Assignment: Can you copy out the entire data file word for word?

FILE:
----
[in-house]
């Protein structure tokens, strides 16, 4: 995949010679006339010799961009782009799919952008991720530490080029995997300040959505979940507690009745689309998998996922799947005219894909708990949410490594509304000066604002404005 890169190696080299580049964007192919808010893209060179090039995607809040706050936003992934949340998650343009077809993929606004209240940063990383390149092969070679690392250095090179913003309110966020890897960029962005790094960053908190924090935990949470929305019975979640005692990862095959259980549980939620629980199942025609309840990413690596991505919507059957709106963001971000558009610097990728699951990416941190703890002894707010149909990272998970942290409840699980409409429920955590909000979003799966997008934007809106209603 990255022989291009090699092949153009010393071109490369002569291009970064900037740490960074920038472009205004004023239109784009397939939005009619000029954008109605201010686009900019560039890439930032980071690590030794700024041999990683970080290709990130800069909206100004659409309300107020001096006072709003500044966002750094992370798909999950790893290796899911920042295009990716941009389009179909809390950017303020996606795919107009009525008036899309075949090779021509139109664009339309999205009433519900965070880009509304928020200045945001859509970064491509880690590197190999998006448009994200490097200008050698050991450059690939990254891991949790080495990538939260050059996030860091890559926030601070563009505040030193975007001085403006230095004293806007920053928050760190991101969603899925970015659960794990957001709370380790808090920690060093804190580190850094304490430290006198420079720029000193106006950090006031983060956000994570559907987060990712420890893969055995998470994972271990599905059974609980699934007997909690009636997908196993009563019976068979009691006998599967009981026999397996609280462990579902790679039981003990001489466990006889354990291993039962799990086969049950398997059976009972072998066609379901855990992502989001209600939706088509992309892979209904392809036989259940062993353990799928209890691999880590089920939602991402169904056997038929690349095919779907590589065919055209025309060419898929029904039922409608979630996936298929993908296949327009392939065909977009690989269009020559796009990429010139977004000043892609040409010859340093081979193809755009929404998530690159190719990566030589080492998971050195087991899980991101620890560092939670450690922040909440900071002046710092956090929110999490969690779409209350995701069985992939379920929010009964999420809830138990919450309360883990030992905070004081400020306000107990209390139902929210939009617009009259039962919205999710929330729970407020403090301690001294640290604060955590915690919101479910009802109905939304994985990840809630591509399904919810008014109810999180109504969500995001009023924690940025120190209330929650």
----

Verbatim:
[in-house]
């Protein structure tokens, strides 16, 4: 995949010679006339010799961009782009799919952008991720530490080029995997300040959505979940507690009745689309998998996922799947005219894909708990949410490594509304000066604002404005 890169190696080299580049964007192919808010893209060179090039995607809040706050936003992934949340998650343009077809993929606004209240940063990383390149092969070679690392250095090179913003309110966020890897960029962005790094960053908190924090935990949470929305019975979640005692990862095959259980549980939620629980199942025609309840990413690596991505919507059957709106963001971000558009610097990728699951990416941190703890002894707010149909990272998970942290409840699980409409429920955590909000979003799966997008934007809106209603 990255022989291009090699092949153009010393071109490369002569291009970064900037740490960074920038472009205004004023239109784009397939939005009619000029954008109605201010686009900019560039890439930032980071690590030794700024041999990683970080290709990130800069909206100004659409309300107020001096006072709003500044966002750094992370798909999950790893290796899911920042295009990716941009389009179909809390950017303020996606795919107009009525008036899309075949090779021509139109664009339309999205009433519900965070880009509304928020200045945001859509970064491509880690590197190999998006448009994200490097200008050698050991450059690939990254891991949790080495990538939260050059996030860091890559926030601070563009505040030193975007001085403006230095004293806007920053928050760190991101969603899925970015659960794990957001709370380790808090920690060093804190580190850094304490430290006198420079720029000193106006950090006031983060956000994570559907987060990712420890893969055995998470994972271990599905059974609980699934007997909690009636997908196993009563019976068979009691006998599967009981026999397996609280462990579902790679039981003990001489466990006889354990291993039962799990086969049950398997059976009972072998066609379901855990992502989001209600939706088509992309892979209904392809036989259940062993353990799928209890691999880590089920939602991402169904056997038929690349095919779907590589065919055209025309060419898929029904039922409608979630996936298929993908296949327009392939065909977009690989269009020559796009990429010139977004000043892609040409010859340093081979193809755009929404998530690159190719990566030589080492998971050195087991899980991101620890560092939670450690922040909440900071002046710092956090929110999490969690779409209350995701069985992939379920929010009964999420809830138990919450309360883990030992905070004081400020306000107990209390139902929210939009617009009259039962919205999710929330729970407020403090301690001294640290604060955590915690919101479910009802109905939304994985990840809630591509399904919810008014109810999180109504969500995001009023924690940025120190209330929650």